Jan 3, 2012 :: A new year usually signals optimism and hope for all of us, individually and collectively. Despite the horrors of the Sandy Hook massacre, our fears about the impact of the fiscal cliff and continuing economic uncertainty, we dutifully write annual resolutions to lose weight, begin that elusive exercise regimen and improve our overall health. After all, these are things over which we have some control. We avoid thinking about the things we can’t control.

So many thoughtful and even eloquent articles have been written about what took place at Sandy Hook School—the heroism of the principal and teachers, the unimaginable murder of innocent children, the NRA’s absurd response—that even though the attacks took place less than a month ago, we tend to push the underlying issues out of our minds. We are all busy. Yet there is nothing more fundamental for AALA members to be concerned about than the safety of students and staff members. We know that when children do not feel safe, they cannot focus on learning. When staff members do not feel safe, they cannot give 100 percent to students.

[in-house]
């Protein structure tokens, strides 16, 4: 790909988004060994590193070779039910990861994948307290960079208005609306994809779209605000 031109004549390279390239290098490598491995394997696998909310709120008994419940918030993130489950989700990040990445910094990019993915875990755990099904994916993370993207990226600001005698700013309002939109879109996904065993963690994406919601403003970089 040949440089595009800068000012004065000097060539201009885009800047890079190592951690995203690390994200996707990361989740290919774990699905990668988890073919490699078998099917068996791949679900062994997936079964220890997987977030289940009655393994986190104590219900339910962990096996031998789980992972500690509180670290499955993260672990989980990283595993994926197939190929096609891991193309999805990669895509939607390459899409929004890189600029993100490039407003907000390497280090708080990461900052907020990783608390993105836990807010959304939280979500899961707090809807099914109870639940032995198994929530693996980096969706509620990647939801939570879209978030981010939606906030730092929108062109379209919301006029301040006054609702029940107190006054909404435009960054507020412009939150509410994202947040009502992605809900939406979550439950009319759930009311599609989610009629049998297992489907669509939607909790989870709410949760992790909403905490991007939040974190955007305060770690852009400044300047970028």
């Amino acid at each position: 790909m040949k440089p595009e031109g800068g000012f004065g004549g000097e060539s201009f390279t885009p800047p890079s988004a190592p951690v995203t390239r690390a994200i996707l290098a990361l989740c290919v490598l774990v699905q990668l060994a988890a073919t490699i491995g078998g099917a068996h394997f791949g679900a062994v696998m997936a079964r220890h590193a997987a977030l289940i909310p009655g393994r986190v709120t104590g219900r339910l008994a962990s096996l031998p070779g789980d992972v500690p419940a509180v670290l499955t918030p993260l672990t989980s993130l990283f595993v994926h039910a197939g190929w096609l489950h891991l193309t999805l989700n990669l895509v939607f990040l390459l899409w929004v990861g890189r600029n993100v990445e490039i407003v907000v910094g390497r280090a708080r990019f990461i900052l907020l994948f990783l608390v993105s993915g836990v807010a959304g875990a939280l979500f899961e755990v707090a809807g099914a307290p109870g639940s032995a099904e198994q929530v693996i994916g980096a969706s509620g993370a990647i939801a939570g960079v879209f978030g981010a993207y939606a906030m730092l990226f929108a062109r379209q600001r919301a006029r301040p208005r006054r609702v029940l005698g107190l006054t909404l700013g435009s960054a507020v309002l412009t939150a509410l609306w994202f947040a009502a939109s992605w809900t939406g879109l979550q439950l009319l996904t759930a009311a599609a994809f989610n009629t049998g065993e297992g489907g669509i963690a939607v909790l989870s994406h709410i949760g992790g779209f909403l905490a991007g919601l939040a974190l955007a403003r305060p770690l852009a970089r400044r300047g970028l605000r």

In the spirit of new beginnings, we respectfully suggest that LAUSD leadership, including Board members, adopt the following three New Year’s resolutions for 2013:

1. We resolve to increase the number of school-based administrators to improve safety and security at school sites.

2. We resolve to find ways to use remaining bond money to ensure that all LAUSD schools, particularly older ones, receive needed security upgrades, including those that are technology based.

3. We resolve to identify and allocate the resources necessary to provide adequate mental health services and support for students and their families.

AALA has always maintained excellent communication and an outstanding relationship with the Los Angeles School Police Department. We thank LASPD Chief Steven Zipperman for writing the following article.



By LAUSPD Chief Steven Zipperman, from the Jan 7, 2013 Associated Administrators or Los Angeles Weekly Update |